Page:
Origin of El Día del Niño
It is no surprise that the Mexican culture loves any excuse to celebrate. “El Día del Niño” or “Day of the Child” is a celebration that originated in Mexico and dates back to 1925. El Día del Niño is celebrated each year on April 30th. This day is all about recognizing the importance of children in society and promotes their well being. This holiday is now celebrated in many Latin American countries.
Why It Matters
Remember the days when you were young and your biggest stressor was what movie to watch or what snack to ask for? Those were the simple, easy days. I often think about those days, especially when my anxiety is through the roof. I had a beautiful childhood. My parents worked hard to provide my sisters and me with the best life that they could. They gave us experiences that I hope one day I can return to my own kids. (I realize some people didn’t have the best childhood. And that makes me really sad. I pray that they have been able to find peace with it and have made a better life for themselves.)
On El Día del Niño, people are reminded that a child’s happiness and purpose are equally as important as adults. Children are the future and the ones that will carry our culture, language, and heritage for many generations to come. Parents and grandparents celebrate the children in their family by spending the day with them doing activities that promote the child’s overall well-being. From reading children’s books, to cooking the child’s favorite meals, to going to the park. This day is all about spending quality time with your child!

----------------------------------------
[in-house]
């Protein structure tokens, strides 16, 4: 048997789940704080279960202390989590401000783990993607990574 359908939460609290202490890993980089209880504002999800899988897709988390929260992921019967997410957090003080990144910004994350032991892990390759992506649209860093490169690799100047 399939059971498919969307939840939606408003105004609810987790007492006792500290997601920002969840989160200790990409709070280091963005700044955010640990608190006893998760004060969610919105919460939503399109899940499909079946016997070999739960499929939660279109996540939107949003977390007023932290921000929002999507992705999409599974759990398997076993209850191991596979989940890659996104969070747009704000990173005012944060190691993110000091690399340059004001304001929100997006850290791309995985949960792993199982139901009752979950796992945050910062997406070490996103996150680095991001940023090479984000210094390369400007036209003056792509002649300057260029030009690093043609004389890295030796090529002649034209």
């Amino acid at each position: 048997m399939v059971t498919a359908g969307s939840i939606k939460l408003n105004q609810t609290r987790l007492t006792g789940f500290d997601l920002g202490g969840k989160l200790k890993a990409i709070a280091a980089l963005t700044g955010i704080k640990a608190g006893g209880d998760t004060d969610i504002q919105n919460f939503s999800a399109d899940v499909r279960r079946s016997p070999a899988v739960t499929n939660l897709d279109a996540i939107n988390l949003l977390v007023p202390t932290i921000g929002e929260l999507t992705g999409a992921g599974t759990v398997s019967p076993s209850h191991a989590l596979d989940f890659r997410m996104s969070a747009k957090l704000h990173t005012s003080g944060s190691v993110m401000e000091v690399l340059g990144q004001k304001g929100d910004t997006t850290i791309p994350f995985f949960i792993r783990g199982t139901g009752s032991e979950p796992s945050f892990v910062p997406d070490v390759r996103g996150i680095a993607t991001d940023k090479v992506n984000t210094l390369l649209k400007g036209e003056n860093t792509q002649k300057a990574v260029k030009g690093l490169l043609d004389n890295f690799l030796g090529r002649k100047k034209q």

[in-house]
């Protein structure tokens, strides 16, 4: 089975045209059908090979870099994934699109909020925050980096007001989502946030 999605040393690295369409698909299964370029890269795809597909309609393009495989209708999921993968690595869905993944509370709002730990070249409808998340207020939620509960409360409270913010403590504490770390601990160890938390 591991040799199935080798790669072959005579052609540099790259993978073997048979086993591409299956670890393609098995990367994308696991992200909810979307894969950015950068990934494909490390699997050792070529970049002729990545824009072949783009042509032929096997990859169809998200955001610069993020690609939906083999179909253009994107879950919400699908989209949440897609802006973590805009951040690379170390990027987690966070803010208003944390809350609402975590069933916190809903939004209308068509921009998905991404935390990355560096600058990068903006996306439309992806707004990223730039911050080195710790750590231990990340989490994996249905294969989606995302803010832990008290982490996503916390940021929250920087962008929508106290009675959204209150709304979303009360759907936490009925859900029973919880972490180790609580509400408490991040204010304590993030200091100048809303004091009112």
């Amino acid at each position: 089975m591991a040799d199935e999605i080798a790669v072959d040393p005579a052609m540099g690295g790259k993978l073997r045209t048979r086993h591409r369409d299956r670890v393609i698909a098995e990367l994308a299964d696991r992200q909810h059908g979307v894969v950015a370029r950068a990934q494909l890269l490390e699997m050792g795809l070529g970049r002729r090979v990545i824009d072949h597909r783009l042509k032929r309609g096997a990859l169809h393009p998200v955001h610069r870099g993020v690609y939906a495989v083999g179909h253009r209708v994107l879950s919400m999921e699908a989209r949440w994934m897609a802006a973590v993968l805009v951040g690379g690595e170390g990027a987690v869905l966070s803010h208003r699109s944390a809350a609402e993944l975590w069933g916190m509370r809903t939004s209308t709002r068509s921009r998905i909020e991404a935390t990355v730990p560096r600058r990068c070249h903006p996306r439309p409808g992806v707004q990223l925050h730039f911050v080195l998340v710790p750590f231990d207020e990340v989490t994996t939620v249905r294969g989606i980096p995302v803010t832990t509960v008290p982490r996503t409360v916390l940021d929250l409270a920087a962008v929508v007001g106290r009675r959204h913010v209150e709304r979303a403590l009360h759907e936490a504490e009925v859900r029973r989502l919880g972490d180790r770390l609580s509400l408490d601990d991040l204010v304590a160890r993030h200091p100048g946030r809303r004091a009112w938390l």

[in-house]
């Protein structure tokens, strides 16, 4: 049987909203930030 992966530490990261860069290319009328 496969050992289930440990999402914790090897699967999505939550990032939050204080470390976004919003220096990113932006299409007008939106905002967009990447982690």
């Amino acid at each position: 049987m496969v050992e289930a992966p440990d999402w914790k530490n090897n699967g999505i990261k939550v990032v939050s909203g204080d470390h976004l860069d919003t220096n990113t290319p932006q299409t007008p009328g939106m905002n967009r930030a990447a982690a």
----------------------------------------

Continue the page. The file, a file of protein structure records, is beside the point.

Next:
El Día del Niño serves as a reminder to adults to reflect on their childhood and to remember the world through their child’s eyes.
Being an adult comes with so many responsibilities and a lot of stress. So, occasionally, adopting the worry-free mentality of a child makes for a more enjoyable adulthood.
How We Celebrated El Día del Niño Growing Up
When I was in early elementary school, I remember our school would make a big deal out of El Día del Niño. I attended school in Durango, Mexico until the fourth grade. Our parents would be invited to come to the classrooms and the kids would “pretend” to be the teachers and teach our parents a simple lesson. During lunchtime, we would all go to the patio and enjoy a nice lunch with our parents.
In the evenings we would go to my grandparents’ house where we had a delicious meal and played cards or other board games. We would usually get small gifts. I always looked forward to this wonderful holiday!
How I Plan to Celebrate El Día del Niño
It is very important to me that my son grows up to know his Mexican culture. For El Día del Niño this year, I am planning to celebrate him by picking up and reading a few interactive books together, eating donuts and fruit for breakfast (his favorite), and maybe taking him to the zoo.
Don’t get me wrong. Children should be celebrated all year long, and we should always make the effort to spend quality time with them. Every child deserves the opportunity to be carefree and enjoy one of the most beautiful stages that life has to offer. If you don’t celebrate El Dia del Niño, I would encourage you to add this new holiday to your calendar!
Día del Niño in Albuquerque
The Public Library ABQ-BernCo is hosting fun storytelling and craft events from April 24-29 to celebrate this holiday. Check out the schedule here.
Originally published April 2021.
The opinions expressed in this post are those of the author. They do not necessarily reflect the official policy or position of ABQ Mom, its executive team, other contributors to the site, its sponsors or partners, or any organizations the aforementioned might be affiliated with.